Additionally, Rivka’s decision to turn toward a life of observance may have been spurred on by the lowliness and decadence of her family. Her family’s corruption may have turned her off. When Rivka witnessed the dishonesty of her family, she decided not to following in their ways. Taking on a life of observance may have been more of a natural move for her.
Yitzchak, however, did not turn to a life of observance because he witnessed the shallowness of his family. On the contrary, Yitzchak was brought up in an extremely religious environment which added meaning and purpose to his life. But instead of just coasting along maintaining the status quo, Yitzchak worked on himself each and every day to grown to new vistas in Torah and mitzvos observance. Yitzchak would push himself to learn more and more about the mitzvos until they became like a whole new set of mitzvos that he had never done before.
The take away message of this teaching is to realize the great responsibility placed upon us to not become complacent with our current level of observance. Rather, we are being called upon to stretch ourselves even more so to the point that we all become like ba’alei teshuva with respect to how we served Hashem yesterday.
There are two more approaches which could be added in order to describe how Yitzchak was even greater than Rivka, which led to the acceptance of his tefillos.
When a person’s father is an accomplished Rav, there is a certain amount of pressure which is placed upon the child. There is some kind of expectation that the son should grow up to be a Rav just like his father is. Sometimes, the child does not even have his own identity. Rather, he is referred to as, “The Rabbi’s son.”
For such a child, this a goal may seem insurmountable. Such a child may think to himself that he will never be able to fill his father’s shoes. As a result, such a child may try to make a name for himself in other ways, some of which are not commendable.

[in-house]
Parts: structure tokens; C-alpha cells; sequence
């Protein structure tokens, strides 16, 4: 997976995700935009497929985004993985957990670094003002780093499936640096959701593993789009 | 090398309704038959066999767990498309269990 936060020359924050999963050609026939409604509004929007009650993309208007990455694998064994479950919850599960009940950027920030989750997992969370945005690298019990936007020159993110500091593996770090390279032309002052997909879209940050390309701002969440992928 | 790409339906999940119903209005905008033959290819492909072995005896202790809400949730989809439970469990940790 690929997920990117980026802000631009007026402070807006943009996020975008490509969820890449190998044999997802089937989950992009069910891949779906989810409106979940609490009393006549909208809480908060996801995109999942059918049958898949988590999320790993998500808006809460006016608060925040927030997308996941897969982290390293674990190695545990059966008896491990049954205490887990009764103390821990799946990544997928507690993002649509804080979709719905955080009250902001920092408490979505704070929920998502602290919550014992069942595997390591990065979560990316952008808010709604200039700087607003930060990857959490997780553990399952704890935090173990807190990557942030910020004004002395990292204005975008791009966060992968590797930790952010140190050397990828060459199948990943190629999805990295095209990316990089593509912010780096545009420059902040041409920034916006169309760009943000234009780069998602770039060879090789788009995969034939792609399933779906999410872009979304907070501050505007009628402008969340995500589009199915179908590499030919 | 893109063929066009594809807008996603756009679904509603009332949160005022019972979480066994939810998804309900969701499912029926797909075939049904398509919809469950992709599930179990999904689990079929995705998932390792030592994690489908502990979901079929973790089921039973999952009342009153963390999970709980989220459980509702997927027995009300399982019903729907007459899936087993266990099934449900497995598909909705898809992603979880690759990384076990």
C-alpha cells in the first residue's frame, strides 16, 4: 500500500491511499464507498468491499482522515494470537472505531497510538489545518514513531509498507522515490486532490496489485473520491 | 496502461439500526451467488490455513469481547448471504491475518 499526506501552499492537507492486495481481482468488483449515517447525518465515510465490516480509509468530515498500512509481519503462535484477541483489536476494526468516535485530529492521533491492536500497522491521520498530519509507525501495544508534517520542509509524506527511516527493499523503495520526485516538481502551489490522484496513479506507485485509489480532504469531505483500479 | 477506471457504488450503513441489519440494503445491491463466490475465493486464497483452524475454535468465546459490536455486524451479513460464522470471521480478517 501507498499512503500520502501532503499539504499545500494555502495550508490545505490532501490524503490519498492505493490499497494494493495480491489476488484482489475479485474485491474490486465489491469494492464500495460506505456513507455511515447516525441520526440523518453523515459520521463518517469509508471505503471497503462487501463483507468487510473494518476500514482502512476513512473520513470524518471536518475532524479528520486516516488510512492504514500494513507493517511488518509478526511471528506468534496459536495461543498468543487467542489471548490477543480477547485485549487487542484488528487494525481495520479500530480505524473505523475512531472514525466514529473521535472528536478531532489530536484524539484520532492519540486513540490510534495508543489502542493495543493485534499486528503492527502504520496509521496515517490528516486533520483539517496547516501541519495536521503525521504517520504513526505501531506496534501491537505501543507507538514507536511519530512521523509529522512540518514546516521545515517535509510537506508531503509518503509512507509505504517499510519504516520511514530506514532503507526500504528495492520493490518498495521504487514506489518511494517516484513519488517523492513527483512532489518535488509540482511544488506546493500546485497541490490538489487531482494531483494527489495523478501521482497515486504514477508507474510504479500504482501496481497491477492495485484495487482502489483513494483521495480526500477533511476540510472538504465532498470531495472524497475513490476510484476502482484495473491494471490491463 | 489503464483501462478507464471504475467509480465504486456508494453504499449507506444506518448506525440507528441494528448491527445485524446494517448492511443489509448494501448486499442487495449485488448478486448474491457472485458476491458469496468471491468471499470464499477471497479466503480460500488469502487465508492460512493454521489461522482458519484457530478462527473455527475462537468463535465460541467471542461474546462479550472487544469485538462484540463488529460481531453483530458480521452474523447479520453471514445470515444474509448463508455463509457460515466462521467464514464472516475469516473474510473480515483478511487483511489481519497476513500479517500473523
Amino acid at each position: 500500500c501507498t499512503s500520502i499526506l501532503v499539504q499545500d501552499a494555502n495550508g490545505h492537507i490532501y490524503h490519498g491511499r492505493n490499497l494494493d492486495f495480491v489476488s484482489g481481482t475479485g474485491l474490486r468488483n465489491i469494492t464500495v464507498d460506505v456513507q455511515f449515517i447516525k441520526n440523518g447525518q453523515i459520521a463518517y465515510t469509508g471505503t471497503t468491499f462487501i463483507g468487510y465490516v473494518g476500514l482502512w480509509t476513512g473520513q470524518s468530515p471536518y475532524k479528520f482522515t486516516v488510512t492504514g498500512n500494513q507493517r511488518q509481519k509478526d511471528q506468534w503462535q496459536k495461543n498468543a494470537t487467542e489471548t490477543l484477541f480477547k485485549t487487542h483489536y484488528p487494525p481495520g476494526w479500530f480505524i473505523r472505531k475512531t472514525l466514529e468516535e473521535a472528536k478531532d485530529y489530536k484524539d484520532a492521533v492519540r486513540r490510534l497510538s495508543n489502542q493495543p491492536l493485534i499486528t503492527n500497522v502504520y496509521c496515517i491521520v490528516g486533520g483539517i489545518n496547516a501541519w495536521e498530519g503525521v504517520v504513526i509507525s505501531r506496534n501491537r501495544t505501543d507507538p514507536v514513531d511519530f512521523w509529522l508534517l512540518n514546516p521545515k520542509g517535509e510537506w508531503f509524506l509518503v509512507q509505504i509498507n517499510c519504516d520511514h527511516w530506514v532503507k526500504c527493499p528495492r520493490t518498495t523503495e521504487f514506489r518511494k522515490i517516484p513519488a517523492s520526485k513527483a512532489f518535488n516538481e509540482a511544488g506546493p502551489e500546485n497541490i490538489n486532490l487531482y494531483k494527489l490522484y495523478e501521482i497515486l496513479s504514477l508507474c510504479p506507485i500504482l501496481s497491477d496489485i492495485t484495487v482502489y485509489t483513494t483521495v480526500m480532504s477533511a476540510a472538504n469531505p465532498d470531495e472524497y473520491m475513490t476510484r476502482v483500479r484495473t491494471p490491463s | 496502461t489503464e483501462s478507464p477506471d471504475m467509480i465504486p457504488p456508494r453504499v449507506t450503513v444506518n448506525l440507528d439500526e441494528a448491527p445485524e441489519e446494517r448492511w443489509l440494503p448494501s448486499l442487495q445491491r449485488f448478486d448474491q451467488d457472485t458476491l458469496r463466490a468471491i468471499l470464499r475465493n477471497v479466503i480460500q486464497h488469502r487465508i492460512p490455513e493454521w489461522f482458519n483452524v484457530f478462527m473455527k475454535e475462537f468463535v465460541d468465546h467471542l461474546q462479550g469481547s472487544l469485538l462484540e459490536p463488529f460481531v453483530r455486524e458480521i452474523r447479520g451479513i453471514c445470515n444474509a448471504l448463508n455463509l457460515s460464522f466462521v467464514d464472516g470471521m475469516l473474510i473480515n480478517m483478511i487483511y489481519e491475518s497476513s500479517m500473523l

Although Yitzchak was the son of the great Avraham Avinu, Yitzchak “went for the gold” and strove to be a great tzaddik like his father was. By doing so, Yitzchak had to rise above the pressure and fight against thoughts which may have told him that he would never be as great as Avraham.
Rivka, on the other hand, had no such pressure. Her father was the head of the mafia. There was no pressure on Rivka to become righteous because nobody expected her to amount to anything of significance. Rivka did not suffer from thoughts that told her that she could never be as great as her parents because it was obvious that she could become better than them. Therefore, it was easier for Rivka to become a tzaddeikes.
In this way, Yitzchak was greater than Rivka. This is why Hashem accepted specifically Yitzchak’s prayers.
The message for us is that no matter what type of home we come from, and no matter what type of family we have, we can all improve upon ourselves and become spiritually successful.
One final approach, for now, which demonstrates how Yitzchak was even greater than Rivka is that when a person is the child of a great Rabbi, the easy path for the child would be to follow his father’s derech (way) in Avodas Hashem (service to God).
Yitzchak, however, did not take the easy path. Yitzchak did not copy his father’s derech. Yitzchak did not allow himself to become the product of a cookie cutter. Rather, Yitzchak chose the more difficult path and forged his own way to connect with God. In this way, Yitzchak expressed his own individuality.
Rivka, however, did not have this challenge because it was obvious to her that she had to forge a new path if she wanted to live a life filled with meaning and purpose. Any path she would have taken would have been be sufficient.
Since Yitzchak’s path was more difficult than Rivka’s, Hashem accepted specifically Yitzchak’s prayers because they were on an even higher level than Rivka’s.
The lesson for us is that although we must follow tradition, we must also search for ways to express our individuality in Avodas Hashem. Forging a “new” path in serving God must exist within the framework of Torah and Halacha (Jewish law), but we must try to personalize our approach to God. Remember, there is enough flexibility within the framework of Torah and Halacha for us to express individuality.